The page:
From a contorted clock knot to a circle of concrete columns, Landmarks has provided public art to the UT campus for 10 years and now boasts 41 pieces.
The program celebrated its 10th anniversary last week by giving out cake at different installations each day. Communications coordinator Emmy Laursen said many students are not aware of Landmarks, and last week’s event helped to promote the art.
“There are so many resources given to you while you’re here at UT, and Landmarks and the public art program is just a really small portion of if,” Laursen said. “It’s an opportunity for students to expand their intentions around gaining and educational experience while here at UT.”
Landmarks began with a permanent loan of 28 Metropolitan Museum of Art pieces in 2008 and is in charge of establishing and conserving UT’s art installations. Conservation is one of their most expensive responsibilities and requires fundraising, Laursen said. The cost of acquiring art is covered by one to two percent of the budget for UT’s capital improvement projects.
“UT has a commitment of seeing the arts grow alongside industrial buildings growing,” Laursen said. “The more economic development that we have alongside it, the art is growing as well.”
Despite the program’s 10 years on campus, special education sophomore Alexxa Newman said she did not even know about most of the art pieces.
“I didn’t know a lot of them existed until people started pointing them out,” Newman said. “It’s a cool thing to have … because I know not every school has it.”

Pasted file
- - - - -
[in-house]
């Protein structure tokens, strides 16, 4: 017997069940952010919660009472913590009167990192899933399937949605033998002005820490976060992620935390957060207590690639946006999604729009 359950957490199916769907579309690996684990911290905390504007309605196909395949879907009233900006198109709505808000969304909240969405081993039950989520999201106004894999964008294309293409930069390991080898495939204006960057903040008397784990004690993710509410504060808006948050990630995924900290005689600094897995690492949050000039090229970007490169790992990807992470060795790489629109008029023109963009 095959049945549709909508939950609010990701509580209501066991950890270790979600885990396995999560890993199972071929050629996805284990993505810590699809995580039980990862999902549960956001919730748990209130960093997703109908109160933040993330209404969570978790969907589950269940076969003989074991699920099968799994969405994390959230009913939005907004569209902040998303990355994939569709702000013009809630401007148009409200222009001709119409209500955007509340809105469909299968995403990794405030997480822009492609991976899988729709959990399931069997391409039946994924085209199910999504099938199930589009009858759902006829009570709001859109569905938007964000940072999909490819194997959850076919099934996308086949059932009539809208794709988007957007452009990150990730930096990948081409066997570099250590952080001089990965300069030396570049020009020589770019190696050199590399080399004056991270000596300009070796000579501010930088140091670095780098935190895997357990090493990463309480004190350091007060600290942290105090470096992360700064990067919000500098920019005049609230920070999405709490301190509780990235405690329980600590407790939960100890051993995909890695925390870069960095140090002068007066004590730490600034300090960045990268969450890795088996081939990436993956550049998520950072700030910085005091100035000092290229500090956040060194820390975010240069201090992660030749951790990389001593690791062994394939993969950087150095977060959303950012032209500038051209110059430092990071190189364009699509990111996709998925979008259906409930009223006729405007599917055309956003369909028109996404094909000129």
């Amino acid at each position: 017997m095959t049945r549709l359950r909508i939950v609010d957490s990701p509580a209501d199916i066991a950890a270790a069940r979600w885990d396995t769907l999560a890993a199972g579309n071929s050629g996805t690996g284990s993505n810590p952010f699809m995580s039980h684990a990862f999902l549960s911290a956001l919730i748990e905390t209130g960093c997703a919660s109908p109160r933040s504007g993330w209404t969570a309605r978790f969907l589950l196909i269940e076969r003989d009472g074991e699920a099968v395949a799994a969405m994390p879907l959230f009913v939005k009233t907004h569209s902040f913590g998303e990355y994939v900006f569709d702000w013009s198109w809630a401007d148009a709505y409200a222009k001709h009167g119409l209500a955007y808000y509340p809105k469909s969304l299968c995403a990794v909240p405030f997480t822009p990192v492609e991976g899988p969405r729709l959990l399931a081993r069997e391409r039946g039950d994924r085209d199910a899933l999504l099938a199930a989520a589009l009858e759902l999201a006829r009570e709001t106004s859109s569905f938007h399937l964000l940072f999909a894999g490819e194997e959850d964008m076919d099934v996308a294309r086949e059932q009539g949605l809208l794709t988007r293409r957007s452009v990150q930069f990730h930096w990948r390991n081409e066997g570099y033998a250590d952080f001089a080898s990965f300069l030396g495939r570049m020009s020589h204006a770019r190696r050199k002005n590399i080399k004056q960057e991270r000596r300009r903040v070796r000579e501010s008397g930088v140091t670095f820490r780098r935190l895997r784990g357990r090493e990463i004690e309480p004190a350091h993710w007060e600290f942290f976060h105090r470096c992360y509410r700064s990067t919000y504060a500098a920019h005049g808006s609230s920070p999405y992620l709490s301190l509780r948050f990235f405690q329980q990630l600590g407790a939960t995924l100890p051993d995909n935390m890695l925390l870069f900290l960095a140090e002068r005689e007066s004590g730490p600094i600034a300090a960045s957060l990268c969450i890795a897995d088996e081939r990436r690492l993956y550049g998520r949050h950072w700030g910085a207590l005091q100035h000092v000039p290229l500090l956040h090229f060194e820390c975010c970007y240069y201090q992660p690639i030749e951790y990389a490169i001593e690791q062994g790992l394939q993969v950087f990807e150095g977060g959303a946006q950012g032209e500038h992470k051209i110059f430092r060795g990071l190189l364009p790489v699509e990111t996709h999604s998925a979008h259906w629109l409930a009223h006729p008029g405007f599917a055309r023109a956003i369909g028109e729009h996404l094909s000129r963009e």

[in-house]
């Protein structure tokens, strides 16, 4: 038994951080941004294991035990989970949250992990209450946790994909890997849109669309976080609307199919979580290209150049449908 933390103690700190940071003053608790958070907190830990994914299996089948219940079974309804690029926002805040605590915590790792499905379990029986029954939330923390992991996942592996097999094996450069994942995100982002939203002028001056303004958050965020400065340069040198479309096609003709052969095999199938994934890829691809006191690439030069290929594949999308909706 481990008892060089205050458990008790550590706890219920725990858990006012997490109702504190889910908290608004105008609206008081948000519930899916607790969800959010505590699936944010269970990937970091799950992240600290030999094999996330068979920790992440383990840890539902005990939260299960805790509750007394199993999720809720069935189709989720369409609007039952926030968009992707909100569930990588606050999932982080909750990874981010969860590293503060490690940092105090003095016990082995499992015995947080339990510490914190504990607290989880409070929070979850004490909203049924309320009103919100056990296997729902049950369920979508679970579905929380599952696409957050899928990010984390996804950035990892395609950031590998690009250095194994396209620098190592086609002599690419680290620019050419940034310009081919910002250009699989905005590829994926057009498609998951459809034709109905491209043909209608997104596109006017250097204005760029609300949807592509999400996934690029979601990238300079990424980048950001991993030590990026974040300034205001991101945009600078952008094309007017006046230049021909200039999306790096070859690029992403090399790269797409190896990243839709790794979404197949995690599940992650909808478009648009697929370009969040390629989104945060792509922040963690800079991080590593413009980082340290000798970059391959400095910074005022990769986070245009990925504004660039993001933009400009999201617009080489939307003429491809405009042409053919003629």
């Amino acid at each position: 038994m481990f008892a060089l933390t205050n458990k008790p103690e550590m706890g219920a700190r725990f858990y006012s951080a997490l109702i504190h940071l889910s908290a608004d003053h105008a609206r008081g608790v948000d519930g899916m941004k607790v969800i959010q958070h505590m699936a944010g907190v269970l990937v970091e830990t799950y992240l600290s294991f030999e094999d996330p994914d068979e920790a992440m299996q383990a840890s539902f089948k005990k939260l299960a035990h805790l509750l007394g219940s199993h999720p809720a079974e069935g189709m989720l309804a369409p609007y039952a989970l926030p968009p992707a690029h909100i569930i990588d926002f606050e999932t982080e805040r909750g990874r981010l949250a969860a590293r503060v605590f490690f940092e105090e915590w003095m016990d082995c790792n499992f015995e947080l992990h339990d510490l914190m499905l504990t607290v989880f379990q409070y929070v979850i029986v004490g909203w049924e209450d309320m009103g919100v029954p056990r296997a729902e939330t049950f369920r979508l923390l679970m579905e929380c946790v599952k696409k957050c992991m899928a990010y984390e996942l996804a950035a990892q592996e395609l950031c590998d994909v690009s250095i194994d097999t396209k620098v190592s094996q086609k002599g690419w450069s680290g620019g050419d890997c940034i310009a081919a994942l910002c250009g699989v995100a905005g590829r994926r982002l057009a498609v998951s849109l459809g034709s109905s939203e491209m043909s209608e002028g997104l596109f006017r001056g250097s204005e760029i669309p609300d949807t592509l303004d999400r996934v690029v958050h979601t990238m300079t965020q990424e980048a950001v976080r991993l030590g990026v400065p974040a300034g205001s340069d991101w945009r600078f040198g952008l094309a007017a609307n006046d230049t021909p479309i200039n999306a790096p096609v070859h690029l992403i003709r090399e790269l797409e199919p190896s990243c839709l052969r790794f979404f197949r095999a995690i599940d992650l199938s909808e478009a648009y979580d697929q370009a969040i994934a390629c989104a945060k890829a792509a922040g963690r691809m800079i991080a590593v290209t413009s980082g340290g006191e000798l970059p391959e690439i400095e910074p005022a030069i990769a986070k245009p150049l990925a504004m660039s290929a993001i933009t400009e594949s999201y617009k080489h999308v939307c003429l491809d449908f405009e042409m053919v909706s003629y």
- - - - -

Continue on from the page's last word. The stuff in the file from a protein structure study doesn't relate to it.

For studio art freshman Chemareéa Biggs, however, the canoe sculpture on Speedway served as a point of contemplation.
“It made me realize that I should venture out and actually try thinking of sculpture as something more than a piece made from scratch,” Biggs said. “I’ve always stayed away from sculpture because I’m used to thinking of it as something to be made from bare materials. It’s ready made but together in a way that makes a new, original object.”
Laursen said because students pass by Landmarks pieces every day, the program is a resource that facilitates learning opportunities outside the classroom.
“You’re not entering a gallery or a museum and choosing to contemplate what a piece means,” Laursen said. “It’s a … gateway to experiencing art because it’s already there.”